How long does an autopsy take to complete?
Answered by Discovery Fit & Health
  • Discovery Fit & Health

    Discovery Fit & Health

  1. Armed with little more than book smarts, a baby-blue sweater and a strong sense of moral rectitude, Dr. Quincy of the show "Quincy M.E." made being a forensic pathologist downright exciting. The weekly crime drama from the early 1980s taught an entire generation about how doctors working for the police can crack tough cases wide open. In the process, it laid the foundation for future cop shows that challenge our inner geek. But in real life, autopsies aren't just for gory criminal cases. They are often requested by family members to determine cause of death, or a hospital may require an autopsy if the patient's cause of death was undetermined [source: FamilyDoctor]. These autopsies are performed by general pathologists, and the victims in police investigations get examined by forensic pathologists.

    The average autopsy -- including paperwork -- takes approximately four hours to complete. The external examination of the autopsy, which involves both dictation and paperwork, lasts about half an hour. However, the internal examination of an autopsy will last from one to two hours. If the investigation is part of a complex homicide case, the autopsy could take four to six hours to complete.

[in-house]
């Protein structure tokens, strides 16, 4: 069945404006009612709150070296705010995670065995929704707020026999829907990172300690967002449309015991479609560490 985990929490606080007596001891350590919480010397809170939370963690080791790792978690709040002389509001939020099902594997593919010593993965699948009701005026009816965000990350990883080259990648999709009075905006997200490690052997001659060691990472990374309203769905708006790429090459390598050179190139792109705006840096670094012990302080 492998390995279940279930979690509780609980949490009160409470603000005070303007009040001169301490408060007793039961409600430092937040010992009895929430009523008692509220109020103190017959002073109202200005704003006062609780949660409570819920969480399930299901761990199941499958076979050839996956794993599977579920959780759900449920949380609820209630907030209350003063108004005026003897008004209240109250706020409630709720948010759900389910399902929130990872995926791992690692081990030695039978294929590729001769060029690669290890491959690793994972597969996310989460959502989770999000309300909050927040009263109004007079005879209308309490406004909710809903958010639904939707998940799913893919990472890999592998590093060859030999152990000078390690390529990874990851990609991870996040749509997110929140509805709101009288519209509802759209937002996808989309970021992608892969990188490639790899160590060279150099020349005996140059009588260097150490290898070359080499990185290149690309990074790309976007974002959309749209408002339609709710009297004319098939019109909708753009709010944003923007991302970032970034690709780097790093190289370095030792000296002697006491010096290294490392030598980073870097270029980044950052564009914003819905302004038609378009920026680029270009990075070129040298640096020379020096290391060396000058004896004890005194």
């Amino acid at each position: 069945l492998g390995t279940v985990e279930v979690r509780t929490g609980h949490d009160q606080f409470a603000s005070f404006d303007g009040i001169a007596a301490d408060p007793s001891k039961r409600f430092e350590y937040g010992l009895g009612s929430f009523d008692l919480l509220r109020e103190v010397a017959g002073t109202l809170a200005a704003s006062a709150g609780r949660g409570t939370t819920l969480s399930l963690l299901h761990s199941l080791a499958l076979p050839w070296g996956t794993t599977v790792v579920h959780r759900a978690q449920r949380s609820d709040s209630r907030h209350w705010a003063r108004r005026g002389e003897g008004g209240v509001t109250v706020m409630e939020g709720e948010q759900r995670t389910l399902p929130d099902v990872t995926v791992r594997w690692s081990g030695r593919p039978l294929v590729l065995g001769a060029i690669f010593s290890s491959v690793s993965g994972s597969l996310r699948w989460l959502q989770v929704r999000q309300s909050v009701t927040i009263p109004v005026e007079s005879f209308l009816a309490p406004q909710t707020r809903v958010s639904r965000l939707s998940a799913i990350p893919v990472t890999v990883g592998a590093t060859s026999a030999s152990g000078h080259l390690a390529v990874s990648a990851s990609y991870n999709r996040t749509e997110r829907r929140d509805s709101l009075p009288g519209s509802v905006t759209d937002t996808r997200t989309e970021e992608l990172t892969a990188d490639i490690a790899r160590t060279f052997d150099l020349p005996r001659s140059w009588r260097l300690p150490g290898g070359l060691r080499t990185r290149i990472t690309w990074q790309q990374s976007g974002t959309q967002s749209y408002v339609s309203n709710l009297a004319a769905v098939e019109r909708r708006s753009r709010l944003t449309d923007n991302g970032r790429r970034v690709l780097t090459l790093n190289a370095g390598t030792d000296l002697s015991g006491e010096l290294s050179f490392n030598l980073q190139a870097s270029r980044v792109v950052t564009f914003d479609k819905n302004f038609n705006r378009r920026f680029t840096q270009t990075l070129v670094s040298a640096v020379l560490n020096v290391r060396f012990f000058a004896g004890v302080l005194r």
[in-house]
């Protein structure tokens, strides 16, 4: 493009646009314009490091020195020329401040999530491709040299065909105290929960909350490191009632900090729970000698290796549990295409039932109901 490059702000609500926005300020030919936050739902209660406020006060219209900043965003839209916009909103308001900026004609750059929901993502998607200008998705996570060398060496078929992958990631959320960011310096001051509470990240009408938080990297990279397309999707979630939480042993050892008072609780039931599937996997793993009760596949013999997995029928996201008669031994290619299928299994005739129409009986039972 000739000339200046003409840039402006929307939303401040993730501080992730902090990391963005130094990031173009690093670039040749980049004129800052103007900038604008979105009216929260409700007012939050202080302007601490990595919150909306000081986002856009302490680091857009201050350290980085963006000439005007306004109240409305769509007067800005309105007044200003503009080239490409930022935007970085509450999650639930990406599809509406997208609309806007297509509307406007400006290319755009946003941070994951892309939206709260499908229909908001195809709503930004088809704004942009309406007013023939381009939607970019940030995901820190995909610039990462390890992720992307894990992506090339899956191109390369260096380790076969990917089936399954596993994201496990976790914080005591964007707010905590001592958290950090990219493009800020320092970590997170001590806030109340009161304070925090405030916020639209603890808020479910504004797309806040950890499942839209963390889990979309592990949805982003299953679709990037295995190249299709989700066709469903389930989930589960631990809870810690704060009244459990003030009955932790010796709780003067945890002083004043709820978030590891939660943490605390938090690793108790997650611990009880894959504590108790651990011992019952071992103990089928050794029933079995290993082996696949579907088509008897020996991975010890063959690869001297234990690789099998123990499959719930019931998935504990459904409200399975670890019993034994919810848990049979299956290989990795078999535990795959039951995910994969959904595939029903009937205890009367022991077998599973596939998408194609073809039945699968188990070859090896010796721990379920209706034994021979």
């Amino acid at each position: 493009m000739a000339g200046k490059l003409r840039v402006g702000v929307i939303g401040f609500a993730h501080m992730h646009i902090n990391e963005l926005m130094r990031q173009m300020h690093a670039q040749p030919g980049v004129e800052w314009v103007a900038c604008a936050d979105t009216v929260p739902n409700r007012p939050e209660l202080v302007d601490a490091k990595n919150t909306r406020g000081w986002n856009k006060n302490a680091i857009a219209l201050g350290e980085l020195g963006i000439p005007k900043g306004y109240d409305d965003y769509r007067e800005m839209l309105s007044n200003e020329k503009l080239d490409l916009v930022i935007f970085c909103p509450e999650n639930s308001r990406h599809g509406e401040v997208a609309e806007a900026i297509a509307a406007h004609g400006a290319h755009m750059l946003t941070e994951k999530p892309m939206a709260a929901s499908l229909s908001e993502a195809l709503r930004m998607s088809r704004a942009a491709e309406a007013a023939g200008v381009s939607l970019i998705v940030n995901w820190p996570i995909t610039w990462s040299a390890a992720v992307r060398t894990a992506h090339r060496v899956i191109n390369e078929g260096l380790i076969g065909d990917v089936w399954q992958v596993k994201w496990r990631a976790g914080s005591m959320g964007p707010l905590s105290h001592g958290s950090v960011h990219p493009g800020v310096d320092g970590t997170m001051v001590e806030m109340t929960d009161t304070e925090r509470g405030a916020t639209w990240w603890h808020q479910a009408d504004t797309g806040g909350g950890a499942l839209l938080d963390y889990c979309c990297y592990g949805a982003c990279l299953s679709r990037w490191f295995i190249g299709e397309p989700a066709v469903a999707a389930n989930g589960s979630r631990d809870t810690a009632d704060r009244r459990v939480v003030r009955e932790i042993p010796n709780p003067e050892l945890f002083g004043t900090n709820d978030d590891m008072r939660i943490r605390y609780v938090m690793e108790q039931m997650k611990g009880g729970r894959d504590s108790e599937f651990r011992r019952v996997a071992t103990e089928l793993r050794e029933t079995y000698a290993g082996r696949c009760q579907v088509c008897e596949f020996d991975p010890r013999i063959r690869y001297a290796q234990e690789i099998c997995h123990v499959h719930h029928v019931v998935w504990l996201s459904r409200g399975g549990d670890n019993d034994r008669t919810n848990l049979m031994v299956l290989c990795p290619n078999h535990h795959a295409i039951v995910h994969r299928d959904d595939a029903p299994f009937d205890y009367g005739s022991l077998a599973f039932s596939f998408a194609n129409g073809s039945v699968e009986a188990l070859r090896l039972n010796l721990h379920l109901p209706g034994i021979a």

The old pathologists' joke boasts that they're the only doctors whose patients don't complain. That may be true, but every dead body has a story to tell. Examining wounds in a homicide case can be one of the most challenging elements of an autopsy because the medical examiner must use his or her experience and skill to identify the exact nature and cause of the wound. The level of difficulty in this effort can increase depending on the weapon used or the wound itself. If a gun was used, the paths and angle of each bullet and the number of weapons fired must be identified. If someone was bludgeoned to death, there may be multiple injuries, several patterns of injury may be present, and the perpetrator may also have used several different weapons. Because of these variables, the medical examiner will become an expert at identifying patterns of injury and trauma through years of experience. In a noncriminal case they will likely be examining organs to determine the patient's cause of death.

    Forensic pathologists typically spend 13 to 15 years studying their field of expertise, and they must learn many subjects like DNA, arms and ballistics, blood analysis, and toxicology for their lab work [source: ExploreHealthCareers]. That sounds like an extensive course load, but nothing less than guilt or innocence may rest on their final report.

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